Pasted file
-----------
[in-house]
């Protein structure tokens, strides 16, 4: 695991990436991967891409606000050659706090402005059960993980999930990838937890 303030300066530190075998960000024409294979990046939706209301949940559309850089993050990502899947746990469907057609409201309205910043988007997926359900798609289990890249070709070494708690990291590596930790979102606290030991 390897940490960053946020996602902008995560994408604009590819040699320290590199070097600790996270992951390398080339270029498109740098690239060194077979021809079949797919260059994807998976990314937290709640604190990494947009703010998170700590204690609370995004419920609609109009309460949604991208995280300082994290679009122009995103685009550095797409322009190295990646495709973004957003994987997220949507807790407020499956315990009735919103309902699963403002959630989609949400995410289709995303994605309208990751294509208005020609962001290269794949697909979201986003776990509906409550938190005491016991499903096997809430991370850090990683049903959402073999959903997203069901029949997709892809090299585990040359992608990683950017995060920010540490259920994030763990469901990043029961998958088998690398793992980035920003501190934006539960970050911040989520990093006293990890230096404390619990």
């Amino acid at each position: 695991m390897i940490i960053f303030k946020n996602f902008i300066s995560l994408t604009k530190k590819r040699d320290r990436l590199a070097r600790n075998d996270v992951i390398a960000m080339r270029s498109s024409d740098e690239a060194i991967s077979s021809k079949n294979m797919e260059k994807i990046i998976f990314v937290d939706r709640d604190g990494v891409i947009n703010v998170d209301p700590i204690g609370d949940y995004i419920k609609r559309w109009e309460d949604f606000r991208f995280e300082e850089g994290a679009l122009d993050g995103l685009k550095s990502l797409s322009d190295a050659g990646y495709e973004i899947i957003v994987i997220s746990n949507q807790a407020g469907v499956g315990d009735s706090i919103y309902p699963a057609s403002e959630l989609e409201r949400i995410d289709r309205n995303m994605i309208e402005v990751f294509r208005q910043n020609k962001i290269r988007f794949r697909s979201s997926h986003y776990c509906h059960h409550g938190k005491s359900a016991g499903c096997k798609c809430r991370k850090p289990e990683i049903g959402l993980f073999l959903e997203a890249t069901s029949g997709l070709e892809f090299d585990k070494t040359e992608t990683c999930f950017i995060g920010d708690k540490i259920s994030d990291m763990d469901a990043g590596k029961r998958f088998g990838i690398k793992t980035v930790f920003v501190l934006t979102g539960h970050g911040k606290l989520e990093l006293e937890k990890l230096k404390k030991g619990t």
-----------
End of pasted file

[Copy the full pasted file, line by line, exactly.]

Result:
[in-house]
């Protein structure tokens, strides 16, 4: 695991990436991967891409606000050659706090402005059960993980999930990838937890 303030300066530190075998960000024409294979990046939706209301949940559309850089993050990502899947746990469907057609409201309205910043988007997926359900798609289990890249070709070494708690990291590596930790979102606290030991 390897940490960053946020996602902008995560994408604009590819040699320290590199070097600790996270992951390398080339270029498109740098690239060194077979021809079949797919260059994807998976990314937290709640604190990494947009703010998170700590204690609370995004419920609609109009309460949604991208995280300082994290679009122009995103685009550095797409322009190295990646495709973004957003994987997220949507807790407020499956315990009735919103309902699963403002959630989609949400995410289709995303994605309208990751294509208005020609962001290269794949697909979201986003776990509906409550938190005491016991499903096997809430991370850090990683049903959402073999959903997203069901029949997709892809090299585990040359992608990683950017995060920010540490259920994030763990469901990043029961998958088998690398793992980035920003501190934006539960970050911040989520990093006293990890230096404390619990």
């Amino acid at each position: 695991m390897i940490i960053f303030k946020n996602f902008i300066s995560l994408t604009k530190k590819r040699d320290r990436l590199a070097r600790n075998d996270v992951i390398a960000m080339r270029s498109s024409d740098e690239a060194i991967s077979s021809k079949n294979m797919e260059k994807i990046i998976f990314v937290d939706r709640d604190g990494v891409i947009n703010v998170d209301p700590i204690g609370d949940y995004i419920k609609r559309w109009e309460d949604f606000r991208f995280e300082e850089g994290a679009l122009d993050g995103l685009k550095s990502l797409s322009d190295a050659g990646y495709e973004i899947i957003v994987i997220s746990n949507q807790a407020g469907v499956g315990d009735s706090i919103y309902p699963a057609s403002e959630l989609e409201r949400i995410d289709r309205n995303m994605i309208e402005v990751f294509r208005q910043n020609k962001i290269r988007f794949r697909s979201s997926h986003y776990c509906h059960h409550g938190k005491s359900a016991g499903c096997k798609c809430r991370k850090p289990e990683i049903g959402l993980f073999l959903e997203a890249t069901s029949g997709l070709e892809f090299d585990k070494t040359e992608t990683c999930f950017i995060g920010d708690k540490i259920s994030d990291m763990d469901a990043g590596k029961r998958f088998g990838i690398k793992t980035v930790f920003v501190l934006t979102g539960h970050g911040k606290l989520e990093l006293e937890k990890l230096k404390k030991g619990t």